I've been thinking a lot about the deer I shot this weekend with my Savage Model 10 in .243 Winchester. The load I used featured a 100 grain bullet traveling at 3100 fps. The kill shot took the deer in the ribs, just behind the shoulder, in a classic perpendicular shot. The animal went about 60 yards from the point of impact and it was piled up dead when I found it. An unprofessional autopsy showed that the bullet blew up on a rib, but cut an artery on the top of the heart. When the bullet blew up, it ruined the shoulder on that side of the animal and didn't penetrate through-and-through.
The bullet is an unknown make. It was sold as a blemished bullet and even with the blem tag, it's shown to be very accurate. It's a cannelured, 100 grain 6mm bullet with a boat tail, of standard lead/gilding metal construction. I suspect that it might be the Hornady #2453, but I can't be certain. I drive that load with Reloder 22 powder at about 3100 fps. In my Savage, it turns in remarkable groups, on the neighborhood of 1/2 inch. At that speed, it's not surprising that the bullet came apart and if the remnants of the bullet hadn't gotten into the artery at the top of the heart, it would certainly have gotten into lungs. However, the bullet didn't pass through the deer and I didn't have a blood trail to track the deer.
I certainly can't complain about the performance of the rifle or the bullet. However, I didn't have a blood trail and without the knowledge I had of how deer travel in those particular woods, I might not have found the deer without a great deal of searching. With a better bullet, perhaps a premium bullet like the Barnes Triple Shock, or the Nosler Partition, I might have had a better blood trail. Maybe not.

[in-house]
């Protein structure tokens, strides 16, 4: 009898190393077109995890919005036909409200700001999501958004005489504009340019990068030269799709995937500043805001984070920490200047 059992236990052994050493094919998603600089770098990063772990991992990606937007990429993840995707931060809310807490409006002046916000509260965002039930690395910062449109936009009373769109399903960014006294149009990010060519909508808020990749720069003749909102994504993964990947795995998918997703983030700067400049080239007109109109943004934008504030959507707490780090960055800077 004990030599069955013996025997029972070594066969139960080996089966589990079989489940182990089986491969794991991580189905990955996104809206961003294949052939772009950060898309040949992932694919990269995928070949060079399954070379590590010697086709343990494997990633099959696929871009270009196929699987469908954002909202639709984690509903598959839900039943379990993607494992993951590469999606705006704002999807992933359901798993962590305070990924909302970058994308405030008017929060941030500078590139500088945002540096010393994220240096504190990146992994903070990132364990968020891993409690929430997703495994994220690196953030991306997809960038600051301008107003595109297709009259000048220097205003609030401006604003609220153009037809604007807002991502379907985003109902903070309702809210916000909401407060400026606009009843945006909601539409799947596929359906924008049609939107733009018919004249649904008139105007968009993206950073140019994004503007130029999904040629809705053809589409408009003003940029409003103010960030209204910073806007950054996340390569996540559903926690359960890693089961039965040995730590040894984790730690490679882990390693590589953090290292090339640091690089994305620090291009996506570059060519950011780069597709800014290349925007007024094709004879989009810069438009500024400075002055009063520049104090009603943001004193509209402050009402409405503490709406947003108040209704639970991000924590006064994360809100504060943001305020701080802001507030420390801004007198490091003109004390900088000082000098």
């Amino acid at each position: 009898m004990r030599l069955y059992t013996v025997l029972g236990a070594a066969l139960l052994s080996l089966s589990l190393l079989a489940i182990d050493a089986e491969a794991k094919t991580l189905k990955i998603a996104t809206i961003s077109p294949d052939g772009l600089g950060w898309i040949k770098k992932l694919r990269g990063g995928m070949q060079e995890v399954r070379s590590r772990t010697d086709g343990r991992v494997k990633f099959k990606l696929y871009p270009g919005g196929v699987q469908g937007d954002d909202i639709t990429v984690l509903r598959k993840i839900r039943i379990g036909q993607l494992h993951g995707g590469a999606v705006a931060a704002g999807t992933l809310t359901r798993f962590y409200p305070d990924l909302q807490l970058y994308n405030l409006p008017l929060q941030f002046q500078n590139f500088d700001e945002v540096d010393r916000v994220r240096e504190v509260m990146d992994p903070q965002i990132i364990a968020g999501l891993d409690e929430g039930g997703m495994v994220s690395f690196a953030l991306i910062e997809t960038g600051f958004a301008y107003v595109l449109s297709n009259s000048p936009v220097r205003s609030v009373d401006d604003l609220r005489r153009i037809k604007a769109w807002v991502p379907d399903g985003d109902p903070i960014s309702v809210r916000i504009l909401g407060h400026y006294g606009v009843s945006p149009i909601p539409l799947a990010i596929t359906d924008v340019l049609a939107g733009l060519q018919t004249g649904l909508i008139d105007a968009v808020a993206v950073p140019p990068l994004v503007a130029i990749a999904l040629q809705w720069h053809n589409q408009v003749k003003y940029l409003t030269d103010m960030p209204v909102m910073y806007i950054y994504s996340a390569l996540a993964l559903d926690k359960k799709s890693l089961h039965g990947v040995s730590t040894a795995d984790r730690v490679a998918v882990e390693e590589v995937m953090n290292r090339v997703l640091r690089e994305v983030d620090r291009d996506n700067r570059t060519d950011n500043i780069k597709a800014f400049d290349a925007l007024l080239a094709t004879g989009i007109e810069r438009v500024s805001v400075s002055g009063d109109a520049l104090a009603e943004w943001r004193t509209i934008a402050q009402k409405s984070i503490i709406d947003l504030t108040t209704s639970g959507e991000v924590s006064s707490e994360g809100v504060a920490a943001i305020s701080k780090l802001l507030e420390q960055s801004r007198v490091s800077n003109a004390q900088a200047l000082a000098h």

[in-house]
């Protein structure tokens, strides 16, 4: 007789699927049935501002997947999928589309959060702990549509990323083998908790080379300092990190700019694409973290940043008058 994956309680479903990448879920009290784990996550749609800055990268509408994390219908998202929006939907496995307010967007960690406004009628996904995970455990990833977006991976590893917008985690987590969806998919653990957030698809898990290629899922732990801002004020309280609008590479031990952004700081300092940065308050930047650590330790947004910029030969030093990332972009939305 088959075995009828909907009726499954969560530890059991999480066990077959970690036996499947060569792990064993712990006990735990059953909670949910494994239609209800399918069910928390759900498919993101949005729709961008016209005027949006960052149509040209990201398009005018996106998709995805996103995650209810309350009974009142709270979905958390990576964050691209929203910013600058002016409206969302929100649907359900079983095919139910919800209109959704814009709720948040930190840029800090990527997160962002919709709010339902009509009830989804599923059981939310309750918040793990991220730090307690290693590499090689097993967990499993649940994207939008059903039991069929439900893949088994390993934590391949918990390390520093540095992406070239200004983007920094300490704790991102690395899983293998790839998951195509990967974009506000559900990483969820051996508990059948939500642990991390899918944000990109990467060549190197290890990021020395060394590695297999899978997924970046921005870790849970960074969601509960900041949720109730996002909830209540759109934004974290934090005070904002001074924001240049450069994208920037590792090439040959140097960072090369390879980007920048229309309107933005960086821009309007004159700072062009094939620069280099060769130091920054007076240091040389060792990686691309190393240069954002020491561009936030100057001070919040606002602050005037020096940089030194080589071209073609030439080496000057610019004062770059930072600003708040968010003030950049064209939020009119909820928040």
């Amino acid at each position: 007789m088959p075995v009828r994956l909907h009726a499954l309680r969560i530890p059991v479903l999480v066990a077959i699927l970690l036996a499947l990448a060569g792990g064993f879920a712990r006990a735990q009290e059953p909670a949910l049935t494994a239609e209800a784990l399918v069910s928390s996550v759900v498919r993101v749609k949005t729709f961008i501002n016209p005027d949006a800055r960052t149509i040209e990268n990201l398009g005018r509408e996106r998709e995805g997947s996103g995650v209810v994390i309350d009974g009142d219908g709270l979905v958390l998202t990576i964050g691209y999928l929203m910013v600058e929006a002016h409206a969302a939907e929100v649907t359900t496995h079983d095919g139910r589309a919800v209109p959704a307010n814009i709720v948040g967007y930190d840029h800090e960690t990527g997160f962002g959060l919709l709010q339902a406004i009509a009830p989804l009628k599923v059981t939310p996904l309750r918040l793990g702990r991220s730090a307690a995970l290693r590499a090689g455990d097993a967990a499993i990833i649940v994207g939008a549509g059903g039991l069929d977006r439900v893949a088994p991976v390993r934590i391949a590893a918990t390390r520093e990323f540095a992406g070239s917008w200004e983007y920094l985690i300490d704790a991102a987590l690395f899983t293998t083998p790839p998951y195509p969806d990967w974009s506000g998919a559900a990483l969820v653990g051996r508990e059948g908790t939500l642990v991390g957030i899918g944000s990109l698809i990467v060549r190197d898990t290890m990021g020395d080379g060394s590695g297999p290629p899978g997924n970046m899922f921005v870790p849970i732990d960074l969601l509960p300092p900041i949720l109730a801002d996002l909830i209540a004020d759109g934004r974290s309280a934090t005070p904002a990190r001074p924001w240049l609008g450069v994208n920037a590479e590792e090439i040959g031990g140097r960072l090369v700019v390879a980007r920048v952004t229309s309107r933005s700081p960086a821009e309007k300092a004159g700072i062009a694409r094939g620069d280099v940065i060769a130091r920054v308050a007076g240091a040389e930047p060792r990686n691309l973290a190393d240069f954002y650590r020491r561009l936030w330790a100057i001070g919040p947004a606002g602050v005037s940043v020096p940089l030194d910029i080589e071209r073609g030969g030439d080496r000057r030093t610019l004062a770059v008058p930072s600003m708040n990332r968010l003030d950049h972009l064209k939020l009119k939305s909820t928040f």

The first deer I shot this season, I took with my Savage 110 in .30-06. That load uses Reloder 19 powder to throw a 150 grain Nosler Ballistic Tip bullet at about 2900 fps. That deer was facing me and I shot her in the brisket, where the neck enters the body. The bullet traversed about two feet of the animal, shattering a lung and breaking her spine when it exited. She was pretty much anchored and didn't move off the pipeline. It's easy to track a deer when they're laying right where you shot them.
In both cases, bullet placement was right where I wanted to shoot the animal. Both bullets got into the vitals, but the larger, heavier bullet penetrated better.
This is no indictment of the .243 Winchester caliber for deer hunting. Another half an inch to the right or left and the bullet would have slipped between the ribs. I found the deer within 60 yards of where I shot it. The load performed admirably. That little bullet got me a lot of venison, and I'm thankful for the experience. However, for the rest of the season, I think I'm going to take the .30-06 to the woods. This summer I'll get a box of Partitions and work up a deer load with those bullets. I'll save those blemished bullets for general shooting, target work, training grandkids and other tasks than deer hunting.